When pedaling a bicycle, the wheels are responsible for moving you forward on whatever surface you’re riding on. Wheels that are adequately shaped in a round, straight form will add to the ideal performance and smoothest ride.
Truing consists of adjusting the tension of the spokes by either loosening or tightening the ‘nipple’ which is a threaded nut located at the end of the spoke.
The wheel’s ability to spin straight can be significantly affected by the spoke. Spokes may need adjustments on the rim to ensure the wheel is trued. Not all wheels are fitted with spoke. Bicycles that offer a big disc or blades will require a replacement if the wheel is out of whack.
The wheels carry a great deal of responsibility when riding, one of which is assisting the braking process as a means of slowing the vehicle down. If the wheel were to wobble for any reason in a side-to-side movement when in motion, or if it were ‘out of true,’ there could be an issue with slowing the bike down when braking.
‘Truing’ needs to be done periodically to ensure that the rim remains straight when it spins in between the brake pads. For bikes that are not ‘true,’ adjusting the brake pads can prove to be a challenge.
How Often Should Bike Wheels Be Trued?
How frequent you have to true your wheels depends on the quality of your wheel.
- If you have a higher quality wheel, you should only need to true them once following approximately 200 miles (ca. 322 km) of riding regardless of the weight of the rider or amount of abuse the wheels encounter.
- For lesser quality wheels, it’s a good idea to continue to check them every few months for safety purposes. You should likely true them two times in their lifespan, once after approximately 50 miles (ca. 80 km) of use, and then the recommendation is 1000 more.
These are standard recommendations for any person’s body type, any bike wheel size or brand, and regardless of the amount of harsh abuse or road conditions. The only time this may change is if you run over something that jars your wheel or you are engaged in an accident. In those cases, you would have to check immediately to see if your wheel needs fixing.
Why It’s Worth It to Go to a Pro
One variable that affects how often you need to true your wheels is how well the job was done in the first place. All other factors equal, how long your wheels stay true may depend on who does the service, how much experience, and how well the service is performed.
Having a reputable, reliable, experienced individual does the truing, you can expect high-quality tires to go up to 10,000 miles (ca. 16,093 km) for front wheels.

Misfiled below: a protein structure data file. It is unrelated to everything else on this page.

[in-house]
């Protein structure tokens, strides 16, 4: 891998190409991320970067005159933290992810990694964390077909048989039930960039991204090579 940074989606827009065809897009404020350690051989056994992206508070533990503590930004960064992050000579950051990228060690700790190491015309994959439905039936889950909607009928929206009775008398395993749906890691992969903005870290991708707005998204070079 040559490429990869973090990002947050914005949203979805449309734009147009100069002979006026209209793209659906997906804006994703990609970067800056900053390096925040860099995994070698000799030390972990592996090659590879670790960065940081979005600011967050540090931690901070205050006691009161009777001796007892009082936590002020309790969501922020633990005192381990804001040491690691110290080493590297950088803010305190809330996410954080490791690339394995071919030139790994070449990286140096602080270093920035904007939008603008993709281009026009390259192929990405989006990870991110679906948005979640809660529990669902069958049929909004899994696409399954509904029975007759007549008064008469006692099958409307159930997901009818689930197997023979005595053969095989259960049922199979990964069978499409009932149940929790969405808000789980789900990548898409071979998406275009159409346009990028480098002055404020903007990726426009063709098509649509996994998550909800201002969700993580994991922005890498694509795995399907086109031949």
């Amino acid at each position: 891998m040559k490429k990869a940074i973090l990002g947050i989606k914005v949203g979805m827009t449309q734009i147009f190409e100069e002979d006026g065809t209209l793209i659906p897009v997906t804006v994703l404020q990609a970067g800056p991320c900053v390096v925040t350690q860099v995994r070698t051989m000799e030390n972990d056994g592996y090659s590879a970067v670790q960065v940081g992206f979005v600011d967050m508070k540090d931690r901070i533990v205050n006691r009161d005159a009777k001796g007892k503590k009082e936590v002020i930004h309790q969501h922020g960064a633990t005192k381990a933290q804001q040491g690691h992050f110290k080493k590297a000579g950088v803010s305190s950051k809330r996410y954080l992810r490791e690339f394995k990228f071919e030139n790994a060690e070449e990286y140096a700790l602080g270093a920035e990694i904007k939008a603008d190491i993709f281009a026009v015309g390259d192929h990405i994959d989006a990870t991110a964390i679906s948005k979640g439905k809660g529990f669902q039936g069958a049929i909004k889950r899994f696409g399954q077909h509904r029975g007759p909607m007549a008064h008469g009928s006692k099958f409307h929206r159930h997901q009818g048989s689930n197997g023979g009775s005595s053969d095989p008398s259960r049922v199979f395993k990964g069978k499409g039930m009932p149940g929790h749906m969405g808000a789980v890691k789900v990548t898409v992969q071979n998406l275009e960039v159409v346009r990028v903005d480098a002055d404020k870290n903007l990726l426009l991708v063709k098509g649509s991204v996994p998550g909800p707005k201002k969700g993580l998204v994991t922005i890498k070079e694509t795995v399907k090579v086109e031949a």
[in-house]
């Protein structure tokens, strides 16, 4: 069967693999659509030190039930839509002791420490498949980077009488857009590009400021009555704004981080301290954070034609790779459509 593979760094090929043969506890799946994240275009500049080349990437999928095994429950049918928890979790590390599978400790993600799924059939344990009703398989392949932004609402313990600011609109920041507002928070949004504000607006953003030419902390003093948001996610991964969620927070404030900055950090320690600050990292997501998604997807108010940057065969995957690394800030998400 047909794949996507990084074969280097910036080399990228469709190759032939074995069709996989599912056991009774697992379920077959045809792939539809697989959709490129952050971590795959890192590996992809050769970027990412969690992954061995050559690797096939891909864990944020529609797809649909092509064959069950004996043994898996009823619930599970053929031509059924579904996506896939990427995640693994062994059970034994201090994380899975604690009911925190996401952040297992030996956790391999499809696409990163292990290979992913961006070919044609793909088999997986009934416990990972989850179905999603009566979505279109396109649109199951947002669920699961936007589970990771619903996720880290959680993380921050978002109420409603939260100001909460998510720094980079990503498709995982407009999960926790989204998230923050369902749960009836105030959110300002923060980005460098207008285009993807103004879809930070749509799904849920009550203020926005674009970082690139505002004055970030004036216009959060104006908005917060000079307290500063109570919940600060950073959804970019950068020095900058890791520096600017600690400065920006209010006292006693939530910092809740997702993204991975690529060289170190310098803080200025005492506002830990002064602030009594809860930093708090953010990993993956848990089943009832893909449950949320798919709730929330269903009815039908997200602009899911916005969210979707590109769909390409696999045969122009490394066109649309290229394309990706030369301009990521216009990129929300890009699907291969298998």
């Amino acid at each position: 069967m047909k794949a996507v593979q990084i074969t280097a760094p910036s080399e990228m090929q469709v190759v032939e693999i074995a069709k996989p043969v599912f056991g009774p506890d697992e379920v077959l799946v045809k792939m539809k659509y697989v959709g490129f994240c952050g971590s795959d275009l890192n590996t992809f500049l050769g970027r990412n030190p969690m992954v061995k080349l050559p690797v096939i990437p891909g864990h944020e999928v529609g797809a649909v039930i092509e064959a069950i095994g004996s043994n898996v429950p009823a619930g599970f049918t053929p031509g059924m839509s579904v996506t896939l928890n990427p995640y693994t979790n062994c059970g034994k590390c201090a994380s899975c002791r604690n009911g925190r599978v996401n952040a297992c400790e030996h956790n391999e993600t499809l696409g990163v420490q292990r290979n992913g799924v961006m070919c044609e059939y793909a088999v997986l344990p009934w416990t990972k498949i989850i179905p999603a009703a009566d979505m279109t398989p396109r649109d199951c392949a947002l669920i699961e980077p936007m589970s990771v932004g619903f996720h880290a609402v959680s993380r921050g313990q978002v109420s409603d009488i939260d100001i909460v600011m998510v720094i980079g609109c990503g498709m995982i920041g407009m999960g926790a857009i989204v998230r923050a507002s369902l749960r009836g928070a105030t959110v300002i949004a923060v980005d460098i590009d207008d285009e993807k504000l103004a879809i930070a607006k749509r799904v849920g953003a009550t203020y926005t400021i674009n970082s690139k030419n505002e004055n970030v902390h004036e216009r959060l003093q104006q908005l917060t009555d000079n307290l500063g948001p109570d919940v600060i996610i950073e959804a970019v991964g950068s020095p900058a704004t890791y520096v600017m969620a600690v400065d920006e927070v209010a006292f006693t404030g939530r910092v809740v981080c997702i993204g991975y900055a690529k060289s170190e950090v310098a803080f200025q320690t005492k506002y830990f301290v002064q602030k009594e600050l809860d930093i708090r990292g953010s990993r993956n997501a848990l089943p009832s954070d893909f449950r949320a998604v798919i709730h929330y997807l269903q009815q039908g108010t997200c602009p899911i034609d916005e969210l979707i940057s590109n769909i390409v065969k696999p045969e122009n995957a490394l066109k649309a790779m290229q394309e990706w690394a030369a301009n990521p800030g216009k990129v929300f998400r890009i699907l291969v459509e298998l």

Keep in mind that it is recommended for the wheels to have proper pre-stressing of the spokes along with the truing when you initially buy them for added stability. If you feel confident that you can handle truing without the need to take it to an expert, make sure to view tutorials or watch someone who is experienced in doing it efficiently.
For biking enthusiasts, their bicycle is something that they treasure and care for as they would with any automobile engaging in regular tune-ups and proper maintenance when anything goes wrong.
Every component on a bike determines what type of experience the rider is going to have from the seat to the handlebars and, most importantly, the wheels. If anything were to go wrong with the wheels, it has the highest potential for causing a hazard resulting in an accident and potential for injuries.
For this reason, the wheels receive a significant amount of attention from the tire itself to the rim and the spokes.
- Spokes: The spokes are a prominent element of the wheel. When they come out of true, they cause a wide range of difficulties for the wheel resulting in a bad ride. It makes the process of truing one of the most important of the maintenance techniques for a bike, but one, if done correctly, that only needs doing once. It is also one that many riders can do as a DIY project if they take the time to learn the skills to do it the right way.
- Key: Truing involves using a ‘key’ that can be purchased at specialty bike shops. This key should always accompany the enthusiast during trips for situations that may arise on their journey. There are a variety of different key sizes, so it’s essential to know which one is appropriate for your particular bike.
- Stand: Purchasing a stand for the process can make it much more straightforward, but these can to be costly and bulky. Only worry about getting a stand if you regularly engage in repairing bikes or may build bike wheels from the ground up.